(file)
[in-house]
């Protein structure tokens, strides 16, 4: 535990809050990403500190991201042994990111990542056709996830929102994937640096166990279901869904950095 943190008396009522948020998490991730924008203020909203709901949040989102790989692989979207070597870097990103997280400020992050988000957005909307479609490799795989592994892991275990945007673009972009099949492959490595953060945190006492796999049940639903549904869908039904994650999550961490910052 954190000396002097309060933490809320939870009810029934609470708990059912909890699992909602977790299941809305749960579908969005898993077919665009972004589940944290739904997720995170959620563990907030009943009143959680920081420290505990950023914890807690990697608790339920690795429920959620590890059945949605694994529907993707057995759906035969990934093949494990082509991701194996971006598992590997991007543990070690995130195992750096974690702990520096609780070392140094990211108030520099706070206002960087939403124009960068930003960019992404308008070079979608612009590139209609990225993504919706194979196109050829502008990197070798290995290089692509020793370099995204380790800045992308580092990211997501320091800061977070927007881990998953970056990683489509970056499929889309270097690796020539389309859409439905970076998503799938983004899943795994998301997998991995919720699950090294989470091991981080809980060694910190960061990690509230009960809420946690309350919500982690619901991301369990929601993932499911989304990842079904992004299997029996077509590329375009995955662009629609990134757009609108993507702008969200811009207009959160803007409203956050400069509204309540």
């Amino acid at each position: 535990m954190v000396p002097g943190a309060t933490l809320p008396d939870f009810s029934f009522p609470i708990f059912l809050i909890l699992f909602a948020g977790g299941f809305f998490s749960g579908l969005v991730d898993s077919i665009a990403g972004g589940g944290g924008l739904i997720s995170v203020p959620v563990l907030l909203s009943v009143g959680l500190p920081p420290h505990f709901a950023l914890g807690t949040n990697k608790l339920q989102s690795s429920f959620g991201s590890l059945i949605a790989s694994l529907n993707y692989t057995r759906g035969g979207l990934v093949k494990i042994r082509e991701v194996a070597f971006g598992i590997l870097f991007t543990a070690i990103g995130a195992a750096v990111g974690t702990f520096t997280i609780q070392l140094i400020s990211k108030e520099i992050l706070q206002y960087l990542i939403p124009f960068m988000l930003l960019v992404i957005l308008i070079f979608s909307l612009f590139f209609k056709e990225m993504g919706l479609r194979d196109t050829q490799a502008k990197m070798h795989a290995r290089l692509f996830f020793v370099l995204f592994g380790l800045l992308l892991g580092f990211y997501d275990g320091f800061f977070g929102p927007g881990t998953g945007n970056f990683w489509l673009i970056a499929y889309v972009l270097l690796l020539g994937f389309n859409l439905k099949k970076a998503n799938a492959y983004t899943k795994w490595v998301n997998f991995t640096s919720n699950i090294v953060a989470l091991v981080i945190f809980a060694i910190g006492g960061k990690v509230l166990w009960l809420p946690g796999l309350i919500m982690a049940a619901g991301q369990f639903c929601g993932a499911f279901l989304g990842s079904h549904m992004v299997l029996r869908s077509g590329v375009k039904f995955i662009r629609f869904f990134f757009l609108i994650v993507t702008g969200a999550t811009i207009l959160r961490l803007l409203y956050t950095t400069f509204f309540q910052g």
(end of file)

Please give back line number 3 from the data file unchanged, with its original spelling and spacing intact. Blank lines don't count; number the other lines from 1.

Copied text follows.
């Amino acid at each position: 535990m954190v000396p002097g943190a309060t933490l809320p008396d939870f009810s029934f009522p609470i708990f059912l809050i909890l699992f909602a948020g977790g299941f809305f998490s749960g579908l969005v991730d898993s077919i665009a990403g972004g589940g944290g924008l739904i997720s995170v203020p959620v563990l907030l909203s009943v009143g959680l500190p920081p420290h505990f709901a950023l914890g807690t949040n990697k608790l339920q989102s690795s429920f959620g991201s590890l059945i949605a790989s694994l529907n993707y692989t057995r759906g035969g979207l990934v093949k494990i042994r082509e991701v194996a070597f971006g598992i590997l870097f991007t543990a070690i990103g995130a195992a750096v990111g974690t702990f520096t997280i609780q070392l140094i400020s990211k108030e520099i992050l706070q206002y960087l990542i939403p124009f960068m988000l930003l960019v992404i957005l308008i070079f979608s909307l612009f590139f209609k056709e990225m993504g919706l479609r194979d196109t050829q490799a502008k990197m070798h795989a290995r290089l692509f996830f020793v370099l995204f592994g380790l800045l992308l892991g580092f990211y997501d275990g320091f800061f977070g929102p927007g881990t998953g945007n970056f990683w489509l673009i970056a499929y889309v972009l270097l690796l020539g994937f389309n859409l439905k099949k970076a998503n799938a492959y983004t899943k795994w490595v998301n997998f991995t640096s919720n699950i090294v953060a989470l091991v981080i945190f809980a060694i910190g006492g960061k990690v509230l166990w009960l809420p946690g796999l309350i919500m982690a049940a619901g991301q369990f639903c929601g993932a499911f279901l989304g990842s079904h549904m992004v299997l029996r869908s077509g590329v375009k039904f995955i662009r629609f869904f990134f757009l609108i994650v993507t702008g969200a999550t811009i207009l959160r961490l803007l409203y956050t950095t400069f509204f309540q910052g």